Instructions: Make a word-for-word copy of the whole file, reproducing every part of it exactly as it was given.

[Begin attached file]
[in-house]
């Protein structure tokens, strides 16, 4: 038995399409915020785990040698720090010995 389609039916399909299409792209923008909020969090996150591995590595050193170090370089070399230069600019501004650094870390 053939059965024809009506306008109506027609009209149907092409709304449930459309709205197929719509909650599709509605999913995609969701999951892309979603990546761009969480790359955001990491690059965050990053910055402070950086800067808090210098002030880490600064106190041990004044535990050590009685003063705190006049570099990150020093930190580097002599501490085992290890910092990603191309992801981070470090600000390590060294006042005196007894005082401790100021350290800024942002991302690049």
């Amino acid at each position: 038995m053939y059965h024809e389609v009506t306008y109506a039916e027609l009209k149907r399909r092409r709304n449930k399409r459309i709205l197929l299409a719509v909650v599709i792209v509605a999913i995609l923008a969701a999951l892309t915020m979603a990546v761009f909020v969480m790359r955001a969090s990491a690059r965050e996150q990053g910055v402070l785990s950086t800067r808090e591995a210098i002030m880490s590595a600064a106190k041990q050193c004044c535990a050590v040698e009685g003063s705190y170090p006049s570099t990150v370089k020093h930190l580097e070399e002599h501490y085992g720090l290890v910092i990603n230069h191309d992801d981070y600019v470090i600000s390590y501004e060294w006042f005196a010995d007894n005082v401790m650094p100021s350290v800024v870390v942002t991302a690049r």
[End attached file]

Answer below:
[in-house]
């Protein structure tokens, strides 16, 4: 038995399409915020785990040698720090010995 389609039916399909299409792209923008909020969090996150591995590595050193170090370089070399230069600019501004650094870390 053939059965024809009506306008109506027609009209149907092409709304449930459309709205197929719509909650599709509605999913995609969701999951892309979603990546761009969480790359955001990491690059965050990053910055402070950086800067808090210098002030880490600064106190041990004044535990050590009685003063705190006049570099990150020093930190580097002599501490085992290890910092990603191309992801981070470090600000390590060294006042005196007894005082401790100021350290800024942002991302690049």
């Amino acid at each position: 038995m053939y059965h024809e389609v009506t306008y109506a039916e027609l009209k149907r399909r092409r709304n449930k399409r459309i709205l197929l299409a719509v909650v599709i792209v509605a999913i995609l923008a969701a999951l892309t915020m979603a990546v761009f909020v969480m790359r955001a969090s990491a690059r965050e996150q990053g910055v402070l785990s950086t800067r808090e591995a210098i002030m880490s590595a600064a106190k041990q050193c004044c535990a050590v040698e009685g003063s705190y170090p006049s570099t990150v370089k020093h930190l580097e070399e002599h501490y085992g720090l290890v910092i990603n230069h191309d992801d981070y600019v470090i600000s390590y501004e060294w006042f005196a010995d007894n005082v401790m650094p100021s350290v800024v870390v942002t991302a690049r």